facilitating a local peace consultation at Barangay Dungguan
in Aleosan. Dungguan is a Moro dominated village whose
barangay captain is a friend of Popot.
Photo: Myraflor Otero
Before I came to meet the
people of Aleosan, I was all along thinking that all the misfortune
in the world have been dumped on me. My values and principles in life
have been challenged – me as a woman, a mother, a gender advocate,
a Sustainable Integrated Area Development Organizer (SIADO).
I’m feeling so unlucky
because I was brokenhearted twice in my life; feeling so unfortunate
because I can’t buy all the things that I really love, or asking
myself “why wasn’t I born rich?” Out there working in the
field, I have lots of complaints – the food is not good, it’s so
damn hot in the area, no water, too much mosquitos, getting dark and
blemished skin, the transport allowance is not enough, among other
Though mine is a
self-inflicted pain, those of the people of Aleosan are caused by
external forces. (Although we know fairly well, they are part of a
Aleosan in the province of
North Cotabato is a conflict
affected area where people experienced war brought about by the
government’s and the majority mainstream Filipinos’
misunderstanding of the Bangsamoro people’s struggle for their
right to self-determination.
In August of 2008, war broke
out between the Moro Islamic Liberation Front (MILF) and the
military in four barangays of Aleosan. Many people were displaced
from their own communities and economic activities stopped, causing
poverty and hunger. Because of the war, they have been feeling more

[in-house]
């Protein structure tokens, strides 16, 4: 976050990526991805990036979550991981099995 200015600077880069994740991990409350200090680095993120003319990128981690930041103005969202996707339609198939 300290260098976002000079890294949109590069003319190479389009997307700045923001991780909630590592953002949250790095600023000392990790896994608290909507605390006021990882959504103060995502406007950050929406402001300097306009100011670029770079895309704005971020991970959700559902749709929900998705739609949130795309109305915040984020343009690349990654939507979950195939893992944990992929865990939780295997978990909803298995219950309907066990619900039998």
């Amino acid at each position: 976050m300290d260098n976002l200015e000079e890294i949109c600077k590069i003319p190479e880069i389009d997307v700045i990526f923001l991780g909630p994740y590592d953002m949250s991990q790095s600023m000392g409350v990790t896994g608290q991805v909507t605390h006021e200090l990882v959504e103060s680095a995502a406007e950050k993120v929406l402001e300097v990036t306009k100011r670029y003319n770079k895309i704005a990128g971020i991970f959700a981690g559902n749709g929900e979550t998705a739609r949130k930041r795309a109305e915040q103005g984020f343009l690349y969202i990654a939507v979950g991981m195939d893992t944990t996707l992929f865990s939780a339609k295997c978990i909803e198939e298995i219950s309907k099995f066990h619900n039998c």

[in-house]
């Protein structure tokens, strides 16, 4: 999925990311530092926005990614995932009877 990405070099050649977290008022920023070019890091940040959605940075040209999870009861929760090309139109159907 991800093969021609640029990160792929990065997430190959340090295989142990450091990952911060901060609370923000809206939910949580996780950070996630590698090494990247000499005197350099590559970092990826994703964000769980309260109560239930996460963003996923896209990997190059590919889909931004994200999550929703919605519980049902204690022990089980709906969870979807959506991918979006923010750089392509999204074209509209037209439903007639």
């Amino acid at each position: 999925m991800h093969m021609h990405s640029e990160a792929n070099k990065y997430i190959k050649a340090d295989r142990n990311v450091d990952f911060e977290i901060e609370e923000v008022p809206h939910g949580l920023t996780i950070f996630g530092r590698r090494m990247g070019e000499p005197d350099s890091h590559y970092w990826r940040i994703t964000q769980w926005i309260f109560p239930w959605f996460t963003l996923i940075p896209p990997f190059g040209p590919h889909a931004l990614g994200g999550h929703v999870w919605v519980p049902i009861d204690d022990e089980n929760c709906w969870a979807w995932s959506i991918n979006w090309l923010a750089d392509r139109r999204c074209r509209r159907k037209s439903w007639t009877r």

disheartened and discouraged. But in spite of all these, people
still find something to hold on to. And so, life goes on for the
people of Aleosan.
When we conducted the first
Local Peace Consultation in Barangay Dunguan of Aleosan, I had the
chance to talk with the people. Here are these people, all Moro
brothers and sisters who felt so much pain, experiencing the worst
things in life. But when you ask them, “How are you now?” They
would readily answer: “Oh, we’re ok! We have the 3H – we’rehappy,
helpful and hopeful.”
Hearing those words, I felt
so ashamed of myself. I was actually dumbstruck and tongue-tied. For
a moment I was not able to speak. At that moment, I thought I must
have been the most selfish and pathetic person in the world. Now I
realized that, compared to these people’s plight,I don’t have
the right to complain at all.
It was definitely a wake-up
call for me! It also made me realize that for awhile, I forgot that
personal is political – relating my problems to a much bigger
context, mine are just sooo petty when you view them from the
perspective of the people’s continuing struggle, our struggle….
Now I know I’m very lucky.
The people of Aleosan helped me get back on the right track. They
made me realize that I am relevant, that my role as an organizer is
I just have to share this
internal transformation happening in my life. I know it’s very
petty, yet relevant to my moving onwards as a woman, and as a SIADO
of Balay Mindanaw– that for once, here I am once more with fire in
the belly, inspired to be with the communities again as they go on
with their struggle for dignity, respect and love, and most
importantly, claiming for equity, justice and peace.